University of Arkansas surpasses 30,000 students enrolled at Fayetteville campus
The University of Arkansas, Fayetteville saw record enrollment, with 30,936 students on campus this fall — an 8.3% increase from last year and the first time the university has crossed the 30,000 mark – according to preliminary figures released on Wednesday.
New degree-seeking freshmen also set a record high, with 7,099 joining campus this year, according to the university. This is a jump of 17% compared to last year.
“It feels a lot busier during the switch times” between classes, and “it’s really hard to get a parking space,” senior Austin Bowerman said. He also missed a class he wanted this semester, which was “a little frustrating”, but that was more due to his late attempt to get into that class than the number of students enrolled at the university.
“It’s a bit busier this year than last year – you notice that as you walk around campus – but it could also be a bit busier this year because we don’t have any covid issues” , said sophomore AJ Yost. “I see more people going outside, but once inside the buildings, the class sizes are not astronomically larger” than last year.
Total enrollment was 27,562 in 2020, but rose to 29,068 in 2021, according to the university. There are 2,835 Arkansans in this freshman class, another new record and a 7.8% increase from last year’s freshman class.
“I am very proud of the record number of Arkansans in the freshman class,” and the overall enrollment growth “underscores that the U of A is a destination institution attracting students from both Arkansas and from across the country,” acting Chancellor Charles Robinson said in a statement from the university. “The freshman class will have the highest incoming GPA in our history — these students are poised to succeed — that’s good news for our campus and for our state.”
The average GPA for new degree-seeking freshmen is 3.77, also a record high, according to the university. Ten years ago, this average was 3.6.
Freshman Caroline Field was able to get all her desired courses and on-campus housing because she enrolled in college earlier than many of her peers, she said. “My whole family moved here, I always knew I wanted to go too, and I never even applied anywhere else.”
“GROW AND PROSPER”
“We are growing and thriving,” said Mark Rushing, Associate Vice Chancellor, University Relations. “Our primary mission is to provide education and opportunity to Arkansans, but we have also become a destination school, very popular with students from surrounding states,” as approximately two-fifths of students at the university are non-native. the Arkansans.
Yost skipped school in his hometown, the University of Colorado — he’s from the Boulder area — and other Colorado colleges for the University of Arkansas, and he has “nothing wrong “.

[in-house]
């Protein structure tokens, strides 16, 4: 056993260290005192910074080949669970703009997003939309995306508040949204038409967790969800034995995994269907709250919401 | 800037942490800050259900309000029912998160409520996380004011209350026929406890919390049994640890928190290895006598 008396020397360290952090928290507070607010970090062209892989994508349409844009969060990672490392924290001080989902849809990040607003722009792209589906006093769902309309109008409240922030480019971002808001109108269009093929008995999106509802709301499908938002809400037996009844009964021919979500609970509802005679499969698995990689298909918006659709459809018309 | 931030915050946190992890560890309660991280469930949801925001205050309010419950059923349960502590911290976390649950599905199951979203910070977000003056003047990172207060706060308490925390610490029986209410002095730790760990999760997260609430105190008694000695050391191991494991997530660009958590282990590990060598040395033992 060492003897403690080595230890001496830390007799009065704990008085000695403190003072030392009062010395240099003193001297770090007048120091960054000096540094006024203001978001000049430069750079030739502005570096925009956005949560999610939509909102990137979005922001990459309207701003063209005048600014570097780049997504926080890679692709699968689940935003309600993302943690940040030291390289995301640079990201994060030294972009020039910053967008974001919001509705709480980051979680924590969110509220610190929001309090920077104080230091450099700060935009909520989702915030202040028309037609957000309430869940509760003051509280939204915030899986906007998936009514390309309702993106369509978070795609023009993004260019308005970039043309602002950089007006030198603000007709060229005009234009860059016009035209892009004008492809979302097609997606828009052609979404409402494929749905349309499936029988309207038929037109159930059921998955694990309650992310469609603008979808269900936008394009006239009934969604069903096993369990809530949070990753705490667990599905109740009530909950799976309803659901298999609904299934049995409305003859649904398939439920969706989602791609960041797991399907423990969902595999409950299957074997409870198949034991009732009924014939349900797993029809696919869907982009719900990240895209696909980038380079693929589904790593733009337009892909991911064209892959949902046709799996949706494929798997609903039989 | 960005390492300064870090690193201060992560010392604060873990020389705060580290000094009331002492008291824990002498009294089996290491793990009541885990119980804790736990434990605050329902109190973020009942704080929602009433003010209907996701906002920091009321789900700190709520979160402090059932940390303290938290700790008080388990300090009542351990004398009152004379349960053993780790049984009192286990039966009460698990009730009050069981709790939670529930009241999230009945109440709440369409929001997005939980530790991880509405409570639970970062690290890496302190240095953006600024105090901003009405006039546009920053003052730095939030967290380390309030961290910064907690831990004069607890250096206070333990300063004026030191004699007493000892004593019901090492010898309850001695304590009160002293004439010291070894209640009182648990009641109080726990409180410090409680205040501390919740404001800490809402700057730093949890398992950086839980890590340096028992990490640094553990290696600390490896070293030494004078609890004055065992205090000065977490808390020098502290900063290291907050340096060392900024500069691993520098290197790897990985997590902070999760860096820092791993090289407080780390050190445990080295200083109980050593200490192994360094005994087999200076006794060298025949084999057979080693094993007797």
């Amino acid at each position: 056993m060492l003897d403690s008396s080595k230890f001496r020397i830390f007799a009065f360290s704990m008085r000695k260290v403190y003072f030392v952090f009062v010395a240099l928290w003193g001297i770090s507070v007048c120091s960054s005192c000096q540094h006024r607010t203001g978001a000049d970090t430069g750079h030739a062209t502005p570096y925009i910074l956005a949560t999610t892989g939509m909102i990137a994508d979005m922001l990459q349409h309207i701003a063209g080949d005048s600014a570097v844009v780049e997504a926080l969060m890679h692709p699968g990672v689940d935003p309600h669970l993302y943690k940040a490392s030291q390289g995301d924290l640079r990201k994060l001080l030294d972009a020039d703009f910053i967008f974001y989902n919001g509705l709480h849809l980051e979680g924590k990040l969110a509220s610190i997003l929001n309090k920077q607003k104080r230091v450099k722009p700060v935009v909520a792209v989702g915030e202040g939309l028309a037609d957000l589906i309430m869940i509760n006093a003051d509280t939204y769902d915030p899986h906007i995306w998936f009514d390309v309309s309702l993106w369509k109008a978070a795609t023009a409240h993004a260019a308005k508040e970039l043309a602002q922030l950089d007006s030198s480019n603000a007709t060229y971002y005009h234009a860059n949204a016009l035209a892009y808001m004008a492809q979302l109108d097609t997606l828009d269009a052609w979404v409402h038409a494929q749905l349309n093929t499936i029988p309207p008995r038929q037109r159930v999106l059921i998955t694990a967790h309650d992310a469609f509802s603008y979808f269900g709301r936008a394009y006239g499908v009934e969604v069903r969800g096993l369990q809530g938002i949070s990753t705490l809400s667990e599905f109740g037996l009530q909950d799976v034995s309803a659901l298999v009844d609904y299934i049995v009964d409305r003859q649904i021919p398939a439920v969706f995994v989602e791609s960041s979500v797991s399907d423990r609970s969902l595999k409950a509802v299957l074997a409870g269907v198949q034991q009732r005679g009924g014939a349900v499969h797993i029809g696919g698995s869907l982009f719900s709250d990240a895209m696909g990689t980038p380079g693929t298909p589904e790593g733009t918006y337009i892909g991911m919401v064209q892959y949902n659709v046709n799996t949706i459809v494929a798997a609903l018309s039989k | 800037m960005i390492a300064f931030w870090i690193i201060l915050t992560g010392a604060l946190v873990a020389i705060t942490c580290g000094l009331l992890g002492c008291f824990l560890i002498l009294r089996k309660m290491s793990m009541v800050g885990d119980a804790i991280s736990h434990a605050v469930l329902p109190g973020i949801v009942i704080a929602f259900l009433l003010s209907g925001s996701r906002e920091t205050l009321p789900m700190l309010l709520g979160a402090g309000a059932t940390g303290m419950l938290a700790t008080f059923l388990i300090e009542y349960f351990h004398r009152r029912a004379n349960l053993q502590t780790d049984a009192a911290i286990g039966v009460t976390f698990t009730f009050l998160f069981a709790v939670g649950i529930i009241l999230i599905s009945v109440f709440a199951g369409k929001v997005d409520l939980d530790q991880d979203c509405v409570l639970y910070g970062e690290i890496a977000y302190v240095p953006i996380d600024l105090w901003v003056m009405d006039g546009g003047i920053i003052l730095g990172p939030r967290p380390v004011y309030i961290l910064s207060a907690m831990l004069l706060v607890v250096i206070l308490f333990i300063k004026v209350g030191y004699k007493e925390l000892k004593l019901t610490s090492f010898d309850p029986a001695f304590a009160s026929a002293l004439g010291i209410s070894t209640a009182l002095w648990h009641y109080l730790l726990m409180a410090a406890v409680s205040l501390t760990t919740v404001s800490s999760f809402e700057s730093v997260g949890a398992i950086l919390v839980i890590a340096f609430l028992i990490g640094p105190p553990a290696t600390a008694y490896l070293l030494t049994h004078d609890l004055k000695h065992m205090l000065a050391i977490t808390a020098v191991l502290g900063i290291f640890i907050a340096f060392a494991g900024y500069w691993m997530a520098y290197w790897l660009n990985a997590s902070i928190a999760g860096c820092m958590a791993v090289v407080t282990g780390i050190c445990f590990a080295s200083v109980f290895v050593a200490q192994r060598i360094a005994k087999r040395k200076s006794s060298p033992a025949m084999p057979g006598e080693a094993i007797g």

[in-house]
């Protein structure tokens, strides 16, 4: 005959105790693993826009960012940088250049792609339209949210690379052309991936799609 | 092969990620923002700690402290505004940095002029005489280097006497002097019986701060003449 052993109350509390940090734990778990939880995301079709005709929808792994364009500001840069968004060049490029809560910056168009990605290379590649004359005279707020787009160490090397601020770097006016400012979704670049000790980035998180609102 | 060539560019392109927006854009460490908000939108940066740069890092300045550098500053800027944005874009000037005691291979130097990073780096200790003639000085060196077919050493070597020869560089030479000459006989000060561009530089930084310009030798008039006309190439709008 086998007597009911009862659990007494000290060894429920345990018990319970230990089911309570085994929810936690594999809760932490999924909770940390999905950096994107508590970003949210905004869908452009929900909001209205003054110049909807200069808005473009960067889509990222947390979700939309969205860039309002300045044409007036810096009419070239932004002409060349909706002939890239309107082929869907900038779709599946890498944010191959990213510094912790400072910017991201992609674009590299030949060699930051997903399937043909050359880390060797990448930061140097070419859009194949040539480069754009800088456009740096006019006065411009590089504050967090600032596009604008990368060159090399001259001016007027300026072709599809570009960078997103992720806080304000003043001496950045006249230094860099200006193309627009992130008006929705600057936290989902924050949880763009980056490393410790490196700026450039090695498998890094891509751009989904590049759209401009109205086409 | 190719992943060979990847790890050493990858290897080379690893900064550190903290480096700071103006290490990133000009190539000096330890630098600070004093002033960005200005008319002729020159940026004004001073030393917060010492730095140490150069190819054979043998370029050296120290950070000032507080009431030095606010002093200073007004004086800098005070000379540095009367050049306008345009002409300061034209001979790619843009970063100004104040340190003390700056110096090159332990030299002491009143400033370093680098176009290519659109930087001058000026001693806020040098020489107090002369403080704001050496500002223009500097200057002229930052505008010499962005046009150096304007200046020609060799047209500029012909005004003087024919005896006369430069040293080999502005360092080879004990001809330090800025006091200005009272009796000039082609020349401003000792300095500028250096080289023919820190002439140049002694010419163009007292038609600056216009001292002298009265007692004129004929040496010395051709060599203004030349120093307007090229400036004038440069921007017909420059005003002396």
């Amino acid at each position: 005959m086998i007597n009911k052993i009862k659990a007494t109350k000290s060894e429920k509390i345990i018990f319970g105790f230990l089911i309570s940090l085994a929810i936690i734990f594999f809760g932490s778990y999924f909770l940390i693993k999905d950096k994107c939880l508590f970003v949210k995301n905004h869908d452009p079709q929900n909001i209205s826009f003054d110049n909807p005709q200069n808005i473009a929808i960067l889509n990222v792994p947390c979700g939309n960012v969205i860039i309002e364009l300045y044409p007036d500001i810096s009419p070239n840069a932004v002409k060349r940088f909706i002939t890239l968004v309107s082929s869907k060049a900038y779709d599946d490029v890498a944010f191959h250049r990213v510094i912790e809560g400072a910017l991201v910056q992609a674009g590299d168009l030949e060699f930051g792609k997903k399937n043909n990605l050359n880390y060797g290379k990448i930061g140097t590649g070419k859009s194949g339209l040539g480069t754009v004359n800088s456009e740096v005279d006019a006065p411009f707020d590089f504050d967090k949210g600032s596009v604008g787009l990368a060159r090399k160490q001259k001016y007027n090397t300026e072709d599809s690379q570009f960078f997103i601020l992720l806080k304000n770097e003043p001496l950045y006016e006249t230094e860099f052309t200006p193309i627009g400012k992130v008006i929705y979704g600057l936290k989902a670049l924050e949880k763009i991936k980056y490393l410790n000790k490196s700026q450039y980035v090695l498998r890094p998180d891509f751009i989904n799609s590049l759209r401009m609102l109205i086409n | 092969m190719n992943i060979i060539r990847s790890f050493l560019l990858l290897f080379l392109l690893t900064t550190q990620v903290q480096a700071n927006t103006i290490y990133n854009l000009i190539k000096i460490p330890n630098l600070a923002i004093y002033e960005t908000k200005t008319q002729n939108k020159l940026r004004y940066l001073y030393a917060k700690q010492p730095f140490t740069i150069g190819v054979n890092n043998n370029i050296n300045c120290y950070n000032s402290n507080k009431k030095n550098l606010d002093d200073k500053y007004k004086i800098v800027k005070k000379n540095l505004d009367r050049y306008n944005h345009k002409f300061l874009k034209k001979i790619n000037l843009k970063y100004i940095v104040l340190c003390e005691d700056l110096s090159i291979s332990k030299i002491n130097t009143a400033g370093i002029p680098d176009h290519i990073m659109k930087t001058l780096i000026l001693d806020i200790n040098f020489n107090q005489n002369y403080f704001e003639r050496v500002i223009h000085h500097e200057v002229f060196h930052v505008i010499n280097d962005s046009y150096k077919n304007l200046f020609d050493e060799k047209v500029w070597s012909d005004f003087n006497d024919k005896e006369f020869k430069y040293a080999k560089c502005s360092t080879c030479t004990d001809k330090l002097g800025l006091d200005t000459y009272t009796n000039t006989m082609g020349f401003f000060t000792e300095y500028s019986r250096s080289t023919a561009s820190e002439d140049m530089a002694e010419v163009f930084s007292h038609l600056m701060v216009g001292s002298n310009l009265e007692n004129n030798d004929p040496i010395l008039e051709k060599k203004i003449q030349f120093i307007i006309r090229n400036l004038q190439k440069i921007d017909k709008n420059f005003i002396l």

“I wanted a new region, a new state, and a new culture,” and the University of Arkansas was “actually cheaper than” the University of Colorado, he said. “I am very happy to [my decision]and I love the school and the atmosphere here.”
The university has not increased tuition this year for in-state students, although tuition has increased for out-of-state students which helps “subsidize” students from state, because “the tuition that students from out of state pay helps us keep tuition low for Arkansans,” Rushing said. “Some out-of-state students pay higher tuition than others based on whether or not they qualify for the New Arkansan Non-Resident Tuition Award” – which offers scholarships based on academic merit, such as GPA – “but even those who qualify still pay out-of-state tuition at a higher rate than any Arkansan.”
The average total tuition and fees for an Arkansas undergraduate resident taking a full course load is $9,656, but $27,410 for nonresidents, according to the university.
“Considering everything you get, you get what you pay for,” said Bowerman, an English minor elementary education major who hopes to teach middle school English/language arts. “There are a lot of great teachers and classes, and there are so many opportunities in the area, not just on campus, but all over Fayetteville” and in northwest Arkansas.
“The neighborhood is really great — I love the campus — and it’s a beautiful place,” added Bowerman, who resides in Springdale and travels to campus. “The experiences I’ve had here, I wouldn’t change a thing, and you make friends super fast here, because everyone’s polite.”
Rhonda Gulliver enrolled in college this year after her husband’s military career took the couple from California to northwest Arkansas, and she was thrilled not only that her credits from a California college have been postponed, but have a great university “so close by,” she says. had no problem taking the classes I wanted because I gave myself plenty of time.”